If you find yourself screaming and cussing while carving caricature eyes you are not alone. This skill does not come easily for many carvers.
This article provides helpful information for carving eyes, simple steps you can follow, and visual examples.
One challenge when carving caricature eyes is that you are carving across the grain. As a result, wood can easily tear out and crumble.
Geahk Burchill suggests thinking of an eye as a mountain. Try to carve downhill when you can, and turn your work as needed, to avoid tear out. It can make a big difference in getting clean cuts (see photo 1).
Here's a secret: a method for carving eyes that works well for one carver may not work well for every carver.
If you have been trying to mimic another carver's style, and are continually unhappy with your results, don't give up. You may need to experiment to come up with a method that suits your style of carving.
There are 3 P's to carving caricature eyes successfully:
Eyes that look good on one caricature may not be ideal for another.
If you take a look at the wonderful roughouts on caricature carver Chris Hammack's website you will see that he does not use the same eyes for every one of his carvings.
If you want to inject a little realism into your caricature, you can carve a common human eye shape, like these illustrations below.
Some caricatures are enhanced by eyes that are more cartoonish than realistic. Cartoon eyes may also be a little easier to carve.
Another advantage of cartoon eyes is they can be exaggerated or humorous.
Below are some cartoon eye shapes that we like to use.
Look at photos of different eye shapes (stock photo websites are a great resource) and refer to them as you practice carving caricature eyes.
Some carvers like to use a purchased study stick (photo 2) to help guide them while carving caricature eyes.
You can also create a study stick of your own on a block of wood as you practice the steps in creating an eye. Mary Finn offers nice instructions for creating a study stick for eyes in her book “Carving Egg Heads.”
Once you've perfected an eye on a practice piece of wood, you need to advance to the next level, which is creating eyes in proportion to other facial features.
Don Mertz (the WoodBeeCarver) talks about the rule of thirds when creating the distance between facial features (originally from Rick Jensen) and suggests these proportions (photo 3):
Caricaturist Dave Stetson offers a list of "rules" in his excellent book "Caricature Carving From Head to Toe." For example:
In his pamphlet "Head Proportions Made Simple," Ivan Whillock, draws a line across a drawing of a head and makes 4 tick marks (making 5 equal sections). With this method:
TIP: To set up a face, draw an upside down triangle (photo 4). The bottom of the triangle starts at the bottom of the nose and the other two corners of the triangle start at the center of each eye. (Whillock)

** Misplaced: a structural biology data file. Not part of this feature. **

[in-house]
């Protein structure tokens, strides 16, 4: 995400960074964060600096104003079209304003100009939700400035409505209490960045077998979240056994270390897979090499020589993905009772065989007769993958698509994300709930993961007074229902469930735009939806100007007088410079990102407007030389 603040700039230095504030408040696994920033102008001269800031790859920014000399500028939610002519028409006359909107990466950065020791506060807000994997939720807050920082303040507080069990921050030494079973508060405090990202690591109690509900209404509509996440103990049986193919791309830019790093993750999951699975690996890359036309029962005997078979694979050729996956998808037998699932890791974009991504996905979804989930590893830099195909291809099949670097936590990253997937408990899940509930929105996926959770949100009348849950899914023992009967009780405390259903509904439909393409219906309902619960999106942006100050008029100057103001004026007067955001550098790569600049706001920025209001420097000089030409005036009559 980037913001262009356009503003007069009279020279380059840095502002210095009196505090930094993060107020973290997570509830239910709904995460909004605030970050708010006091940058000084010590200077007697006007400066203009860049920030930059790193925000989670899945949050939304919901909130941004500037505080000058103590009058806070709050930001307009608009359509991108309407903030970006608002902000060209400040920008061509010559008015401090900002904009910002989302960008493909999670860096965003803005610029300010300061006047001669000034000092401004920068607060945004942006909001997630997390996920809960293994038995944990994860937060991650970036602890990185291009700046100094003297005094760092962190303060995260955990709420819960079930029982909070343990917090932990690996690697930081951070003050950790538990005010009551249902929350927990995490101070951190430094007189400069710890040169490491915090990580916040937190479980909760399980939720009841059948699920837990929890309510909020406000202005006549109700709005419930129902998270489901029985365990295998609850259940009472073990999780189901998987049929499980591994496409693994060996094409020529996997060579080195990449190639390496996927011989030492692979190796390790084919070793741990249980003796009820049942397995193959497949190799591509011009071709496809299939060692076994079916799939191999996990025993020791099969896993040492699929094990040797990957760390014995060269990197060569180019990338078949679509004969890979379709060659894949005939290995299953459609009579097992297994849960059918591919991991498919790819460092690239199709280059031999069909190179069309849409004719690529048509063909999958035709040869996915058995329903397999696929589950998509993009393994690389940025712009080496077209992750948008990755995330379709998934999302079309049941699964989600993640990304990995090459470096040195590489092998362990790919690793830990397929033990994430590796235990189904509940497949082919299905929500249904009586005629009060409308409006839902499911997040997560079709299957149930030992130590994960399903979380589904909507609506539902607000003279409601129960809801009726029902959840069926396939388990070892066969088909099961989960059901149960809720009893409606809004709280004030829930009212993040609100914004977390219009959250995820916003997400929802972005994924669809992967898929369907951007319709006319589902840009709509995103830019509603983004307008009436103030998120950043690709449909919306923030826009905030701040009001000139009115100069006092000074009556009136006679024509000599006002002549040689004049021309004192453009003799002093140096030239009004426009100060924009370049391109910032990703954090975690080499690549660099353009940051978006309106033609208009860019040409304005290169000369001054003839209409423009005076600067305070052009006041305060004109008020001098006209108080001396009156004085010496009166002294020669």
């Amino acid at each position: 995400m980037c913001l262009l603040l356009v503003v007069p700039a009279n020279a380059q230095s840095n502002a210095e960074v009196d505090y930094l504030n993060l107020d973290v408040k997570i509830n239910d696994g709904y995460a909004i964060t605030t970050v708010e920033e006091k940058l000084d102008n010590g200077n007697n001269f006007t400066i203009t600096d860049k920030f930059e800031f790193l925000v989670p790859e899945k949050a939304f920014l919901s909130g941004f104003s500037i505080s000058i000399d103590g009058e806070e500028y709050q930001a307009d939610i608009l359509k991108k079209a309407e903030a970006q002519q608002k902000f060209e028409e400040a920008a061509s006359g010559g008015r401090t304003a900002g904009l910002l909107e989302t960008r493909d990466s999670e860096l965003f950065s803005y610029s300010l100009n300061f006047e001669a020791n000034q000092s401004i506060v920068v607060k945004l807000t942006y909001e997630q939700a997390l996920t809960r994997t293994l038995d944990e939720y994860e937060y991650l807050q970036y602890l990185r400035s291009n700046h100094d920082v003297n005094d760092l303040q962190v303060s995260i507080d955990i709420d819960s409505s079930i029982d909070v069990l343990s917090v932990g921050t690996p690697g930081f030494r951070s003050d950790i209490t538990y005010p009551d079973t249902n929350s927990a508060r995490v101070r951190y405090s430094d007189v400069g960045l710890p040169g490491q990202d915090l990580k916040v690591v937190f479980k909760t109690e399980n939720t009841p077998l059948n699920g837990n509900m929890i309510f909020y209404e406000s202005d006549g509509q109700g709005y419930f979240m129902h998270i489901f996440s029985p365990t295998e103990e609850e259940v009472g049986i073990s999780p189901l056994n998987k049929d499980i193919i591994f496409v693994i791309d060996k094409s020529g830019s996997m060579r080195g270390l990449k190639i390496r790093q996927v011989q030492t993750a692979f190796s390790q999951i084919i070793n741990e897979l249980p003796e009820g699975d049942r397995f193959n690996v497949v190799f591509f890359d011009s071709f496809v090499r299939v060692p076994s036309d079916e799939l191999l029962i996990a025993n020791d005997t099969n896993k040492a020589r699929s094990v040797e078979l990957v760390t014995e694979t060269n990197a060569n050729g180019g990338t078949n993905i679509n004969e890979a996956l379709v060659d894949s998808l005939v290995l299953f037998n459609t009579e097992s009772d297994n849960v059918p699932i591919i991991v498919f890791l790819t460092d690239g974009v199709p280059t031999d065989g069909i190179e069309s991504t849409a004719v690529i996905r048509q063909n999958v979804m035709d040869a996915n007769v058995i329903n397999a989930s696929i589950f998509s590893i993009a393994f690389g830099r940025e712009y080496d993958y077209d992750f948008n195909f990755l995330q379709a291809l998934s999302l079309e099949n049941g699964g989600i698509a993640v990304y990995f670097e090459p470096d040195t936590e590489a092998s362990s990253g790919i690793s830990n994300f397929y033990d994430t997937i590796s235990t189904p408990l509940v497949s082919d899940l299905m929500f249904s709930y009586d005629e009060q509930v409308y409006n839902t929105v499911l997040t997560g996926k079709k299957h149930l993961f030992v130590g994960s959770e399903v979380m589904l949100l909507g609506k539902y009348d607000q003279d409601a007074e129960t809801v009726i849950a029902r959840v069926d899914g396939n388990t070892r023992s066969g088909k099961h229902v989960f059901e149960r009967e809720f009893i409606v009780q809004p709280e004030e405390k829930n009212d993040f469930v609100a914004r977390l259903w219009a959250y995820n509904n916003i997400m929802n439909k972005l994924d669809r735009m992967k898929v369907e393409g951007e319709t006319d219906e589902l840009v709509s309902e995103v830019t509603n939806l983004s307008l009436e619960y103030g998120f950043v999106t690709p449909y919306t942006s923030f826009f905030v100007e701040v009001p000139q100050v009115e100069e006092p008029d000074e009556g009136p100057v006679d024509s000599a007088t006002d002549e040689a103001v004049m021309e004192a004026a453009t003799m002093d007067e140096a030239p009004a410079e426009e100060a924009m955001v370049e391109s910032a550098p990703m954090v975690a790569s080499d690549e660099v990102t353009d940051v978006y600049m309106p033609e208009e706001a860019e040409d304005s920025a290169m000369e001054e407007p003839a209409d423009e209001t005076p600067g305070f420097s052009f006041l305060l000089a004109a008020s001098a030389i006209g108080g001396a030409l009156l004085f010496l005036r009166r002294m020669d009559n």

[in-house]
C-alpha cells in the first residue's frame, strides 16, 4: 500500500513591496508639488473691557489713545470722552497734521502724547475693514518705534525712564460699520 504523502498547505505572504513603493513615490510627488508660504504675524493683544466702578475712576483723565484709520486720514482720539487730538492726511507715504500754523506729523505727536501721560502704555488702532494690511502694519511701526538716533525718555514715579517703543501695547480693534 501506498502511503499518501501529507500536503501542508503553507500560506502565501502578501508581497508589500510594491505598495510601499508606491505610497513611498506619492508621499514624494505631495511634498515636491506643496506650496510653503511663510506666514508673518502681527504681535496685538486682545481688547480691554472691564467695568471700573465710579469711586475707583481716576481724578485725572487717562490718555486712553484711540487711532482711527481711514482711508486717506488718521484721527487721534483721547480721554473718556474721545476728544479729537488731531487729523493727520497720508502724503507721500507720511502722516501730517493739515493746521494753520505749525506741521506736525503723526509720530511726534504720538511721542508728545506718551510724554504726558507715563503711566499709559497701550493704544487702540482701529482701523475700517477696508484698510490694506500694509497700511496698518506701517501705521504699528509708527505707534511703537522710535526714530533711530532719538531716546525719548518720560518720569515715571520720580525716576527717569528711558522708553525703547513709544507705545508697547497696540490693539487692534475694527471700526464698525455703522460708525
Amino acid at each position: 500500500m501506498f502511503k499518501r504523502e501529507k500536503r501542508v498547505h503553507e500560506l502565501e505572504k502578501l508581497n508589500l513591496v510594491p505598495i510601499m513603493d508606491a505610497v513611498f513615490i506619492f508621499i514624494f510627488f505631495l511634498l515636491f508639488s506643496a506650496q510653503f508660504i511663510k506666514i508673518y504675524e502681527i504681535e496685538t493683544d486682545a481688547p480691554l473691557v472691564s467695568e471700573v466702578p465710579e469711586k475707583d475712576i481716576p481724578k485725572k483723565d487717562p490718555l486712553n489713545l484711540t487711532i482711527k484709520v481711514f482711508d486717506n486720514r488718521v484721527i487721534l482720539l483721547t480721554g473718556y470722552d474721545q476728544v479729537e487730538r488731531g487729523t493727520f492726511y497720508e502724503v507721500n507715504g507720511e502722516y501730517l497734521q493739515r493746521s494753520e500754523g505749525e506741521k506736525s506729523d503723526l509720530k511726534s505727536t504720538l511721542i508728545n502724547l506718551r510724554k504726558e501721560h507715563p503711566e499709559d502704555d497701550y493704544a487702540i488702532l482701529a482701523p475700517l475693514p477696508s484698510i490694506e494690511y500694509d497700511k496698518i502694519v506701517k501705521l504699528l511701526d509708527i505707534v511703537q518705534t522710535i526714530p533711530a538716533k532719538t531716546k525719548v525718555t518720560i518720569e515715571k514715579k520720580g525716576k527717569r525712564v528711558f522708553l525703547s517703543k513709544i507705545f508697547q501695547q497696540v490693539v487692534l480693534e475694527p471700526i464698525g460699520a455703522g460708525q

Different carvers may have different methods for carving eyes, but general steps can include:
The infographic below (photo 5) illustrates one of the ways we carve caricature eyes. The tools we use include a:
If you want to carve a realistic eye with just a knife it can be done. But using a veiner or a V-tool may help you get better results (we like using a U gouge).
A specialty knife (like an axe or a knife specifically for eyes) may help, too (photo 7). There are also eye punches that allow you to make a perfect round or oval shape.
If you do not have any of these tools, carving cartoon eyes may be easier for you.
Always strop your knife and gouges (or sharpen them if needed) before carving caricature eyes. You want them to be super sharp.
The personality of a caricature sometimes emerges or evolves while you are carving. That is why we like to wait to carve the eyes until we are close to the end of carving a caricature.
At that time, you can decide if you want realistic eyes, cartoon eyes, or want to paint the eyes on without carving them (such as for miniature carvings).
Mistakes are part of the learning process when carving caricature eyes. We often take one step forward and two steps back.
If you become frustrated, take a break and step away from your carving.
Fortunately, wood is a canvas that can be erased fairly easily if you make a mistake. You may be able to save your carving by shaving off the wood and starting over again.
If you make a mistake while painting eyes, you can also carve off the paint. We suggest letting the paint dry first to avoid getting it on other parts of your carving.
Whether you are carving caricature eyes that are realistic, or cartoonish, your steps for painting them are still consistent (always let paint dry completely after each step):
The eyes you carve today may be very different from the eyes you carve six months or a year from now.
Try to relax and have fun when carving caricature eyes. Look at every carving session as a learning experience.
Books and online resources: